A helicopter crash in eastern Afghanistan claimed the lives of at least 31 American Special Forces soldiers and 7 Afghan soldiers on Saturday. The loss is the biggest single day death toll for the United States in nearly 10 years of war in Afghanistan.
The Taliban claimed responsibility for downing the Chinook helicopter in Wardak Province (see map), less than 100 miles west of Kabul. Officials for the International Security Assistance Force, however, say they are still “assessing the circumstances” of the crash. They also acknowledged that there was “enemy activity in the area.”
If the helicopter was shot down, it could have significant implications for the war effort. Insurgents have hit helicopters in the past, but never in any great numbers. If today’s crash is an isolated incident, it is unlikely to significantly affect the direction of the war or American public perception, despite the magnitude of casualties that included so many highly trained commandos. But if it marks the beginning of a trend in which insurgents use advanced anti-aircraft weapons, it could cost NATO crucial air superiority.
Helicopter crashes have traditionally generated the largest single casualty incidents during the wars in both Iraq and Afghanistan. Chinook helicopters can carry large numbers of passengers and have contributed to the two previous most deadly days in Afghanistan for US forces on June 28, 2005 and April 6, 2005.
How was it shot down?
If insurgents are behind the crash, how they managed to shoot down the helicopter will likely prove a point of serious concern.
Large-caliber machine guns capable of serving as anti-aircraft weapons are widely available in Afghanistan. But so far insurgents have used these to little effect against helicopters. If militants managed to target the helicopter using a surface-to-air missile, however, it will spark major concerns.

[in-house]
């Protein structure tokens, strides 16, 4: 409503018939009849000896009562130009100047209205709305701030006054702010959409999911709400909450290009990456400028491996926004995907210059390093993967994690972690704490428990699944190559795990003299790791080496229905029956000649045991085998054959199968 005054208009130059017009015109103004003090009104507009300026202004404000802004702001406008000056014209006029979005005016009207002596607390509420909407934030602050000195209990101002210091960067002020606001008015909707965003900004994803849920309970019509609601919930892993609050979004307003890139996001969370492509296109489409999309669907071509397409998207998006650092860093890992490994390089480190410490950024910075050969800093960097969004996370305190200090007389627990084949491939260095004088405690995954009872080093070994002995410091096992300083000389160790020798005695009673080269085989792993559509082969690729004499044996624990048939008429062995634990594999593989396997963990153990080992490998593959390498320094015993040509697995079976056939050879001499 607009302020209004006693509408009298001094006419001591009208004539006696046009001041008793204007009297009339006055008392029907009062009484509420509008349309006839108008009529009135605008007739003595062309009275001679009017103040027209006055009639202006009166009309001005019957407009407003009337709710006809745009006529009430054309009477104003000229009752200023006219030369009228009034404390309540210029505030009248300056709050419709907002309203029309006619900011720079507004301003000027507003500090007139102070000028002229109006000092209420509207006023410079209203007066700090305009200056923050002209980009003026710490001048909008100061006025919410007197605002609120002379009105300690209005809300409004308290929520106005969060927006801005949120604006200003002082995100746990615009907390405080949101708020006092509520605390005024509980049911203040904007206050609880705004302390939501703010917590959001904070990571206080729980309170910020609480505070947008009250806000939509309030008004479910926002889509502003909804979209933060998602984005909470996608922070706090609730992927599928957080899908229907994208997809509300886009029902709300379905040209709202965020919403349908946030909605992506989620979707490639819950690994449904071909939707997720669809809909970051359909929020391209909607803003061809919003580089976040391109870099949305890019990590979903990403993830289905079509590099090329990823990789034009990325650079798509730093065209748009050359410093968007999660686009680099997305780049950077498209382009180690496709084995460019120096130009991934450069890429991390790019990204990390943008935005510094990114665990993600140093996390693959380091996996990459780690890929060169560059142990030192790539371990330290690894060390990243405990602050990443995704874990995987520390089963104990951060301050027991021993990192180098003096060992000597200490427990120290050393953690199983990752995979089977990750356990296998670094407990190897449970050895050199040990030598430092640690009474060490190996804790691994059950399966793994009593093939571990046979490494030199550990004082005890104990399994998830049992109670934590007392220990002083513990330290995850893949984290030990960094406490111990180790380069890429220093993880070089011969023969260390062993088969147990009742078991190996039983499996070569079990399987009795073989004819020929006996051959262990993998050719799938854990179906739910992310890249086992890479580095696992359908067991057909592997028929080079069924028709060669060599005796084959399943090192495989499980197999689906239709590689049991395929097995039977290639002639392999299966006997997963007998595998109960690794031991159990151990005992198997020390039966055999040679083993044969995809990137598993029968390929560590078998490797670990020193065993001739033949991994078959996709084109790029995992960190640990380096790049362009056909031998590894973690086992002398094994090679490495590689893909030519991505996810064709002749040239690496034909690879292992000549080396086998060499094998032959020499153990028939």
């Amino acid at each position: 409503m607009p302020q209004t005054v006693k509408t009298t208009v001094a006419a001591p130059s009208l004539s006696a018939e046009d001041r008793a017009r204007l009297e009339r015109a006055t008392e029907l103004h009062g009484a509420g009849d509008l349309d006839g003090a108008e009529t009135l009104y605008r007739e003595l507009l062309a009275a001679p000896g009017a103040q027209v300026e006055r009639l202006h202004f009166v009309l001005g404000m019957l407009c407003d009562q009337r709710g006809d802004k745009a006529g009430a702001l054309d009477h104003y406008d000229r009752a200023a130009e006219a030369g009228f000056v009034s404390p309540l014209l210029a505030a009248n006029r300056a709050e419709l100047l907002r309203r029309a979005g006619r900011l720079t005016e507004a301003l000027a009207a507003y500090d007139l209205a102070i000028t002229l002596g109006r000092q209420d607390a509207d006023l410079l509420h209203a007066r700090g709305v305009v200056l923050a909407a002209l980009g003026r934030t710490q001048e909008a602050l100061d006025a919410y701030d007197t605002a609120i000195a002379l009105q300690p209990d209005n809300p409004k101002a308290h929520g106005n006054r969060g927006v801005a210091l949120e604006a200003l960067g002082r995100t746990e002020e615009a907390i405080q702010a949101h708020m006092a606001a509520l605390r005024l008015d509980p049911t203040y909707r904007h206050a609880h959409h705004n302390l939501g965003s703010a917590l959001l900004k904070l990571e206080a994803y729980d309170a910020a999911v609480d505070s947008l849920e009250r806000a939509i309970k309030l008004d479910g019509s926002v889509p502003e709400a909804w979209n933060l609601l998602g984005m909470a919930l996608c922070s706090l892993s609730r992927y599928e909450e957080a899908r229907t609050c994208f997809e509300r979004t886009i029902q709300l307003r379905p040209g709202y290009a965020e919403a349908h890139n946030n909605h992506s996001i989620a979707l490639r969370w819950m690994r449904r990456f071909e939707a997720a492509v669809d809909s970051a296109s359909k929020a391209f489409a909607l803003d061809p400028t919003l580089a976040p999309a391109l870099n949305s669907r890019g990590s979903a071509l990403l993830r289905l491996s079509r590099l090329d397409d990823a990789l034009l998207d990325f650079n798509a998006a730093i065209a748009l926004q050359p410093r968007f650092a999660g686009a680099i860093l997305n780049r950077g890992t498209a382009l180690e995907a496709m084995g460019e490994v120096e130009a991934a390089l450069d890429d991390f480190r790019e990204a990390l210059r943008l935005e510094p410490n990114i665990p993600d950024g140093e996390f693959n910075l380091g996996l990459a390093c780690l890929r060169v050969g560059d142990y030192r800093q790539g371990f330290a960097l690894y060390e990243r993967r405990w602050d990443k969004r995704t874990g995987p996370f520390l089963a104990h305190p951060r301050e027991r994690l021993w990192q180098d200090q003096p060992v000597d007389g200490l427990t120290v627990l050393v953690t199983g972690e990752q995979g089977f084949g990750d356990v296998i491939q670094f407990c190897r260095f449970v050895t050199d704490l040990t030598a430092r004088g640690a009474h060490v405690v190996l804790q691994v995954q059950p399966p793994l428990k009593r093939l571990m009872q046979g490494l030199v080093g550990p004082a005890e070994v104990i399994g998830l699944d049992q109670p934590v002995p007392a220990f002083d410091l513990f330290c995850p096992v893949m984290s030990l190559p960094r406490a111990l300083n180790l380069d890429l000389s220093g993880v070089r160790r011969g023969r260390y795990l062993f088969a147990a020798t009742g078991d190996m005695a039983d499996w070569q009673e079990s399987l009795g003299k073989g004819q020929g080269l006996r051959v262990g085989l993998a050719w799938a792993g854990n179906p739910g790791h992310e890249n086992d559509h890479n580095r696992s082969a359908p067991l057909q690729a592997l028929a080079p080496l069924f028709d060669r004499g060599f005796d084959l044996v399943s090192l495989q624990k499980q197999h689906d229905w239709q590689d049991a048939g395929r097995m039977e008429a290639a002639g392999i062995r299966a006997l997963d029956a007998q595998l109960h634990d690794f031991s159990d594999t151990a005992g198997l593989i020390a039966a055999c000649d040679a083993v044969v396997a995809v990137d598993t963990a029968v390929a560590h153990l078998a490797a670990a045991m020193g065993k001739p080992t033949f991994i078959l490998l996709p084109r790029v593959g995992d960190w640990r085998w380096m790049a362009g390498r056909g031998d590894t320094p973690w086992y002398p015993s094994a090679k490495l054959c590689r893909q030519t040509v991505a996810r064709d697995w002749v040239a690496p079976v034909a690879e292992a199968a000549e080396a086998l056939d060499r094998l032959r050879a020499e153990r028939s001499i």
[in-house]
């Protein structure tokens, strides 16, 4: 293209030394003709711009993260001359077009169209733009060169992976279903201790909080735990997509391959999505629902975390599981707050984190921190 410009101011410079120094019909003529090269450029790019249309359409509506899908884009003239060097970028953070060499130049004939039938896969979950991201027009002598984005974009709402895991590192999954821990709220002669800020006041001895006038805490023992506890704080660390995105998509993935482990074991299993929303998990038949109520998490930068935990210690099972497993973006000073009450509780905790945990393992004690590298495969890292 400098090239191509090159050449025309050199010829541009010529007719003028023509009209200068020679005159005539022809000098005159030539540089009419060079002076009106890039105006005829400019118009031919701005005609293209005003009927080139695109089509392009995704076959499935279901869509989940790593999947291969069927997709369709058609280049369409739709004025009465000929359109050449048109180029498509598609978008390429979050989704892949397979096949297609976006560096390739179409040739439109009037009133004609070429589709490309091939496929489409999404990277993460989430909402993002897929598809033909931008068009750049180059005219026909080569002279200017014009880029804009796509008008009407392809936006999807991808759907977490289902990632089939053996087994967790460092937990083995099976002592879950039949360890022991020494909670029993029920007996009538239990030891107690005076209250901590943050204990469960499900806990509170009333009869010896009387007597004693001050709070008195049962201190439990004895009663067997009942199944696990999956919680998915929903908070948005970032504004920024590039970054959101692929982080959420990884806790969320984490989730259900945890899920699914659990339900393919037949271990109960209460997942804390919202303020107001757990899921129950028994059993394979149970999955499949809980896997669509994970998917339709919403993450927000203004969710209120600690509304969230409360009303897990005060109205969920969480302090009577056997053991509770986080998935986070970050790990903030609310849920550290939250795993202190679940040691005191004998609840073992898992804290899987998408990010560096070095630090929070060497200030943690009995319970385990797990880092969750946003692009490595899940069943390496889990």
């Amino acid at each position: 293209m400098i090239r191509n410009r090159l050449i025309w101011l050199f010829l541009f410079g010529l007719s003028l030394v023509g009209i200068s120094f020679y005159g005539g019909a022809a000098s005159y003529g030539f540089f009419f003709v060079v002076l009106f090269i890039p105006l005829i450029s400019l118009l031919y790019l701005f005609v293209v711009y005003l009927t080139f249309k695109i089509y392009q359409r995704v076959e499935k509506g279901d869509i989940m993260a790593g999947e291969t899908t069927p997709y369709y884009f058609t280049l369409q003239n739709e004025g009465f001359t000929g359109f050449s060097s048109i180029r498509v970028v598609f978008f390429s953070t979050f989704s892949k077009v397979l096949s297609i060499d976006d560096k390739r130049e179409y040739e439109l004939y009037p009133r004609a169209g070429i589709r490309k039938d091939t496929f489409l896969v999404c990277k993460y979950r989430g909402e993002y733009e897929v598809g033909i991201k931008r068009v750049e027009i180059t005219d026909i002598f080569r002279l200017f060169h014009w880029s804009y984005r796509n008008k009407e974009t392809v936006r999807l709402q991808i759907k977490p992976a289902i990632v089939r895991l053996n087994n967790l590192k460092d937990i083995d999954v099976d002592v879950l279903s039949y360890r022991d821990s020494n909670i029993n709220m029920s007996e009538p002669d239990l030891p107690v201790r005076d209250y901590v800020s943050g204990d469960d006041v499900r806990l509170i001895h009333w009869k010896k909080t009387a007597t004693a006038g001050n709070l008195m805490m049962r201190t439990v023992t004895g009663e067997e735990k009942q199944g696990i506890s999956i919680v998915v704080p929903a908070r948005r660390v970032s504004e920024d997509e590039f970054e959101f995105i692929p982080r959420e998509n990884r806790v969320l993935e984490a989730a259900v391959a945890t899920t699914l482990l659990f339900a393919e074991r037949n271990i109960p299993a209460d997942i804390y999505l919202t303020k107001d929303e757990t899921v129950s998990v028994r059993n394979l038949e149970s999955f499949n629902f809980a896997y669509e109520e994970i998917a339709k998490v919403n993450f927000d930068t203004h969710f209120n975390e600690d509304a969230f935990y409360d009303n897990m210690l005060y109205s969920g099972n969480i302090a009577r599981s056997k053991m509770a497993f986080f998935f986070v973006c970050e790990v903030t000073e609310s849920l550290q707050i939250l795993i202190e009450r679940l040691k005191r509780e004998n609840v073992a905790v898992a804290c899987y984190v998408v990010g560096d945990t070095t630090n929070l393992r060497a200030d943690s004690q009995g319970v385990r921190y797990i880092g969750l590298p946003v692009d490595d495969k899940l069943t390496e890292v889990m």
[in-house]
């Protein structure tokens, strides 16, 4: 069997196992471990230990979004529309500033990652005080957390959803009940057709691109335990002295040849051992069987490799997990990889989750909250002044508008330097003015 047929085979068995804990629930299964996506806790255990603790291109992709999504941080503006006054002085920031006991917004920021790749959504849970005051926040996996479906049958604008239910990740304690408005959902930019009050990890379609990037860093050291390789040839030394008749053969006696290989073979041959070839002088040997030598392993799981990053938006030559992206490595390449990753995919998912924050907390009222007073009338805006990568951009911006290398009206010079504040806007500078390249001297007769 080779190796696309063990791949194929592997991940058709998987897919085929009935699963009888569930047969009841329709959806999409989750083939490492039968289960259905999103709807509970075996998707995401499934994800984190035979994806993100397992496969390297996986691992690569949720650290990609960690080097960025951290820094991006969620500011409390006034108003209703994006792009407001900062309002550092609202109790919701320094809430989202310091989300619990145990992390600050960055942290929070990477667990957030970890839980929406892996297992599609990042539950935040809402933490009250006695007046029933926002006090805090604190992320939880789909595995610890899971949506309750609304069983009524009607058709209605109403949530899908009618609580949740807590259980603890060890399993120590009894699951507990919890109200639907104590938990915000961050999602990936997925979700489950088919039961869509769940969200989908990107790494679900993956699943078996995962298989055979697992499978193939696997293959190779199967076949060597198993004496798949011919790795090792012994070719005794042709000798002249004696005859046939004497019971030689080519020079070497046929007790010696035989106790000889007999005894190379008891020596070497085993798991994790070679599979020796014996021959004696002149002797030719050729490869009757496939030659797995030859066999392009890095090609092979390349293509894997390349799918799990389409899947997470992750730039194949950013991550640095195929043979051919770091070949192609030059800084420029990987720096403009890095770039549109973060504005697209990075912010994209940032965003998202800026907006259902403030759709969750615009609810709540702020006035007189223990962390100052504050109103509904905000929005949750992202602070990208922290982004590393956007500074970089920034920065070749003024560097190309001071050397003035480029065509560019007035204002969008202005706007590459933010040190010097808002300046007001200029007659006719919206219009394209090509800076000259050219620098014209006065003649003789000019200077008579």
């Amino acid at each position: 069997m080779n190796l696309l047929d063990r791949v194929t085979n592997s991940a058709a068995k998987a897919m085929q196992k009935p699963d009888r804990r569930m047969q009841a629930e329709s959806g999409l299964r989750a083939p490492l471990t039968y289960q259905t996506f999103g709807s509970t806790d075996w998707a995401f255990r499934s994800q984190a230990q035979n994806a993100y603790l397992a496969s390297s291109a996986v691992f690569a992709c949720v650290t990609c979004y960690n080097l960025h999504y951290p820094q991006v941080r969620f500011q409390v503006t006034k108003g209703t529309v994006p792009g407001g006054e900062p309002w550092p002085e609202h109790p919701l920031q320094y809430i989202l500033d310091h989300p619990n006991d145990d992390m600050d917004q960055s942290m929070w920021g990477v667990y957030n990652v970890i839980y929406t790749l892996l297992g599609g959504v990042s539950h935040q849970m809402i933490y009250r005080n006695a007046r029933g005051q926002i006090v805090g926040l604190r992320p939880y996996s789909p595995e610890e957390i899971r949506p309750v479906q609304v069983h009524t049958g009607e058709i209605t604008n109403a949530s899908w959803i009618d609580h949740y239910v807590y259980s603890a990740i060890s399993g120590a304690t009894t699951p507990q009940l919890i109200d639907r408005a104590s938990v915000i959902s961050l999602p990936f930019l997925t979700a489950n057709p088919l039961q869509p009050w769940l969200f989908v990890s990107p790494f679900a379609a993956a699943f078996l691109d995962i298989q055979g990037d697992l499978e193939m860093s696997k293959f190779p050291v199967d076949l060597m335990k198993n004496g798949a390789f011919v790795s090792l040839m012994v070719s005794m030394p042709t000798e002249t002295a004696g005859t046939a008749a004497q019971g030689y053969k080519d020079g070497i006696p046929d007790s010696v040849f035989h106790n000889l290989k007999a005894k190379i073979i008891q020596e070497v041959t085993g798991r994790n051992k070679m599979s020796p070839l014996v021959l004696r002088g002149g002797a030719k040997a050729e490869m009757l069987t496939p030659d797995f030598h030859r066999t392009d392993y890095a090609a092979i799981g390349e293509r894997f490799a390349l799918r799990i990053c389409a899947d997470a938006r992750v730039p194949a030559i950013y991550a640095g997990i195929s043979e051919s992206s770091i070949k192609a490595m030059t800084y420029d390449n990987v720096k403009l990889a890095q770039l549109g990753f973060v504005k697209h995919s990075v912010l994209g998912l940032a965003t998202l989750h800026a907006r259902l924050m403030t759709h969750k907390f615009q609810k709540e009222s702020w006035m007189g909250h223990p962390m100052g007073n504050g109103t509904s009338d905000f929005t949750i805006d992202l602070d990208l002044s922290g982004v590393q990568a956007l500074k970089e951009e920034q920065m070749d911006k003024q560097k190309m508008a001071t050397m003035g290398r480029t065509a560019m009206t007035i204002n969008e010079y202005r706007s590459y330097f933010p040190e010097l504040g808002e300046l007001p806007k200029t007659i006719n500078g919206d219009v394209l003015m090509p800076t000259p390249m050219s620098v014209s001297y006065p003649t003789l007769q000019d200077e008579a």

“This technology and how the Taliban have accessed it raise the question from where and from what sources were they able to get such technology,” says Waliullah Rahmani, executive director of the Kabul Center for Strategic Studies. “If the Taliban is able to get regular access to these technologies, it will certainly have a significant, unfortunately dangerous effects for the future of the war in Afghanistan.”
During the Soviet Union's war here, the United States supplied Afghan fighters with shoulder-launched anti-aircraft missiles that definitively turned the conflict against the Soviets.
Over the course of the past 10 years, insurgents have had little if any access to such weapons, giving NATO forces much needed air superiority. Given regional tensions, particularly with Pakistan, concerns are likely to be magnified if Afghanistan's neighbors are found to be supplying such weapons to the Taliban and other insurgent groups.
Impact on public opinion
Today’s crash comes as public opinion has turned increasingly against US involvement in the war. A Quinnipiac University poll last month found that 55 percent of Americans think the US should not be involved in Afghanistan, with only 39 percent saying the US is doing the right thing by fighting the war.
That’s not necessarily because of pessimism about the direction of the war. Recent polls indicate that more than half of Americans think the war is going at least fairly or somewhat well. But the country’s rising debt and fiscal uncertainty have raised doubts about the cost of the war – and defense spending in general.
While the large number of American dead in this crash is likely revive calls to speed the withdrawal of US forces, it’s not likely to become a major turning point in public opinion.
In Iraq, a helicopter crash in 2005 also killed 31 US troops. Historical polling data collated on pollingreport.com suggest that support for the war declined no more than a percentage point in the immediate aftermath of that incident.